major bias they don't discuss.
Anonymous
March 4, 2005 1:01:21 AM

Archived from groups: comp.dcom.lans.ethernet (More info?)

In article <XfOdndLTNv6RGrrfRVn-og@portbridge.com>,
David Ross <news02@raleighthings.com> wrote:
:Almost like the old mainframe days
:when IBM and others (some still do) made you sign licensing agreements
:where you would never make public any benchmarks you might do.

Microsoft's .NET EULA has a clause to that effect.
--
Sub-millibarn resolution bio-hyperdimensional plasmatic space
polyimaging is just around the corner. -- Corry Lee Smith
Anonymous
March 4, 2005 1:01:22 AM

Archived from groups: comp.dcom.lans.ethernet (More info?)

> :Almost like the old mainframe days
> :when IBM and others (some still do) made you sign licensing agreements
> :where you would never make public any benchmarks you might do.
>
> Microsoft's .NET EULA has a clause to that effect.

For those old folks around here, remember when the weekly rag,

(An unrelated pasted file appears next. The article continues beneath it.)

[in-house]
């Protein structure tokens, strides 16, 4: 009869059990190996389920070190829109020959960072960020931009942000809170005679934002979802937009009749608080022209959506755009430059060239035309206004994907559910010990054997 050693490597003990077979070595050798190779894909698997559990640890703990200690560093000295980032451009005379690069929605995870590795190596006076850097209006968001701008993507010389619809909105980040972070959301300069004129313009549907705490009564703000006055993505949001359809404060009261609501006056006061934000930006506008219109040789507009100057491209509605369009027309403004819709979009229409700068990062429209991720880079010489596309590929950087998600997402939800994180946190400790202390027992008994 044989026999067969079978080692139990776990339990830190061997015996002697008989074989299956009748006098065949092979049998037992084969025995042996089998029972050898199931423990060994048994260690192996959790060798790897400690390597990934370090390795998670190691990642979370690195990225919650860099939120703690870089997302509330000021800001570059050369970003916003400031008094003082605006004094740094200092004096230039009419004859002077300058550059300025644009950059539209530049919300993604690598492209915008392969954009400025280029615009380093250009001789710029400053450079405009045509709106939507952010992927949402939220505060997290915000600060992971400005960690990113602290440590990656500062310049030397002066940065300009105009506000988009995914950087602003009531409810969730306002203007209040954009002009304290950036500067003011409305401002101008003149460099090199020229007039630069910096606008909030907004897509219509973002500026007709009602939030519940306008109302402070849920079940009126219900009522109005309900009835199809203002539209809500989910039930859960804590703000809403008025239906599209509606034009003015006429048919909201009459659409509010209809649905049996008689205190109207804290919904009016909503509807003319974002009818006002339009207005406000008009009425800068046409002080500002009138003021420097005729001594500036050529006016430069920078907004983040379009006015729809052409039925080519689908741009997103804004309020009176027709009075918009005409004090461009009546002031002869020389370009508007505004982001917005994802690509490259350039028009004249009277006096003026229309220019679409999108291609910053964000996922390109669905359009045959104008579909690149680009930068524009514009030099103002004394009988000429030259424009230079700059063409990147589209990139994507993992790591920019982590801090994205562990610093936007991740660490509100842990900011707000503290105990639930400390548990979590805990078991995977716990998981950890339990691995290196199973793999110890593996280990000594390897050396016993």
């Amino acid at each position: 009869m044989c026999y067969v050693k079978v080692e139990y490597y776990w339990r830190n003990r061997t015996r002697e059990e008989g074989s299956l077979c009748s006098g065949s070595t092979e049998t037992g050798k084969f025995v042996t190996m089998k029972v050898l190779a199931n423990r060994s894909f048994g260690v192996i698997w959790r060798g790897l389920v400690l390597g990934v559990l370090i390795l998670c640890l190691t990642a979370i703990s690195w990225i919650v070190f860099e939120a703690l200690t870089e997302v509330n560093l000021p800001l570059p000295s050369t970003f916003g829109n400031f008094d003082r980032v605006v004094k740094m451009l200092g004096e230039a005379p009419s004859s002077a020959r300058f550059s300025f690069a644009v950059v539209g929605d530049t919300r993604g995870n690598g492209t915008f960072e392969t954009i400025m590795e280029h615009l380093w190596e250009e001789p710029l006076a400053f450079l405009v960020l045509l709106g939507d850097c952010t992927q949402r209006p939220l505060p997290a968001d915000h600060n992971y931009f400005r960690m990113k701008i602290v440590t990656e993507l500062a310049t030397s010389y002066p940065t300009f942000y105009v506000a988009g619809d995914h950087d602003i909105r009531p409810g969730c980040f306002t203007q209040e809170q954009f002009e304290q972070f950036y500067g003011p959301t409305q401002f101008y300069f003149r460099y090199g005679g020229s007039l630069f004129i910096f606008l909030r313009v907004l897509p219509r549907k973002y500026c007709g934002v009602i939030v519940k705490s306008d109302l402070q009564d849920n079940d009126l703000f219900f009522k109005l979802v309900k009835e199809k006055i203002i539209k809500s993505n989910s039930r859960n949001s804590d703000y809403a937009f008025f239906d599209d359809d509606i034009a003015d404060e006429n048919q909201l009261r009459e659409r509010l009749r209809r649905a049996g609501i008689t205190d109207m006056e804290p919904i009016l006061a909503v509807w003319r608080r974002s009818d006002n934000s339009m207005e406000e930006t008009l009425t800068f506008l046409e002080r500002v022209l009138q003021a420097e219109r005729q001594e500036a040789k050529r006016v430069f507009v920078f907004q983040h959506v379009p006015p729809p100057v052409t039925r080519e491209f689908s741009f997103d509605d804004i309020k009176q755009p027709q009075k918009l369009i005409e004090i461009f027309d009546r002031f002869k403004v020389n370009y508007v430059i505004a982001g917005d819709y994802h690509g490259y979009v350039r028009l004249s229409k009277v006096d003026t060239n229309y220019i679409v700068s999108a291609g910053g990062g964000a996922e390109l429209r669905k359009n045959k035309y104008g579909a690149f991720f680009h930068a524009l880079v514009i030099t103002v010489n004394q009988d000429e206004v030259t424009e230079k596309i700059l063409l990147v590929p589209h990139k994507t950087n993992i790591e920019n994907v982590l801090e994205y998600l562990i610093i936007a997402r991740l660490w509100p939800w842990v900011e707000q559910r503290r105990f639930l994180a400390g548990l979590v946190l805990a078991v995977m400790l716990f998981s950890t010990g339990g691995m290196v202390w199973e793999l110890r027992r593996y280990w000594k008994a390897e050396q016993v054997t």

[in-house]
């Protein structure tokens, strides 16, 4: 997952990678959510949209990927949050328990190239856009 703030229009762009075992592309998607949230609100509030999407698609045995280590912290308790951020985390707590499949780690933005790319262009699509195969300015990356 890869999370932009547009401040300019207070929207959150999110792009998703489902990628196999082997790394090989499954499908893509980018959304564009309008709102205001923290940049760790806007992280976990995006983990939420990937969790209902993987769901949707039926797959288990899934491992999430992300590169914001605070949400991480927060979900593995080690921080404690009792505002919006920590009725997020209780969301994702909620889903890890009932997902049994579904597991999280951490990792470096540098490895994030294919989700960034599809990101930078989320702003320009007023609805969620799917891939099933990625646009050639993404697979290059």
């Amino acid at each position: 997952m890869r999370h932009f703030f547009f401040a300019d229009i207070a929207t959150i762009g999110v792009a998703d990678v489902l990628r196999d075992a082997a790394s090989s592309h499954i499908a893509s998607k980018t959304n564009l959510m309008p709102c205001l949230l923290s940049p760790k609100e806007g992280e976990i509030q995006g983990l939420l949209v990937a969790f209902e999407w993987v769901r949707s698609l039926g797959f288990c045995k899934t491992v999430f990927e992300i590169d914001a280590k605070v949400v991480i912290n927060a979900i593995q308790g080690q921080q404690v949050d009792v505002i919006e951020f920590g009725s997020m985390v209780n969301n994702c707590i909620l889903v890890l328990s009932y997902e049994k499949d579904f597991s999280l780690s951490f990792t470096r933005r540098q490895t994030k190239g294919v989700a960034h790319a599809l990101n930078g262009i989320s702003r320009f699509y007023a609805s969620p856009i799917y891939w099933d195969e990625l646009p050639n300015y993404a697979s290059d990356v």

(ComputerWolrd?), had an ad every week showing SyncSort wiping out IBM's
sort. After a few years, IBM posted some ads showing how they had bested
SyncSort. Then it came out they had rigged the results. Not just a tad,
but by a huge disparity in how the tests were run. Several folks at IBM
got spanked over that one.

For those who don't know these references, it's from the late 70s, early
80s.
Anonymous
March 4, 2005 1:42:12 AM

Archived from groups: comp.dcom.lans.ethernet (More info?)

In article <XfOdndLTNv6RGrrfRVn-og@portbridge.com>, news02
@raleighthings.com says...
> > So, what to do? If you plan on buying a dozen 24 port switches,
> > pick one you think does what you need at a decent price, buy
> > ONE of them from someplace with a reasonable return policy, and
> > put it through a trial by fire for a few weeks with everything
> > you can think to throw at it. If you do multicasting, then
> > send as much of that through it as you can. If you think you'll
> > be running the switch wide open, then do that. I've seen
> > switches reboot due to firmware bugs when performance counters
> > overflow internally. So send it long streams of data, for days
> > or weeks and make sure it doesn't roll over. If it makes it,
> > order 11 more. If not, return it and start over.
>
> HP is having a 30 day return policy for up to 2 of some models of their
> switches just now. I need 4 for one office but am buying 2 just to run
> them through their paces before I jump in with both feet.

An excellent plan. Be sure to run all ports in parallel, not just
test a few of them at a time. Obviously, for this to work best, you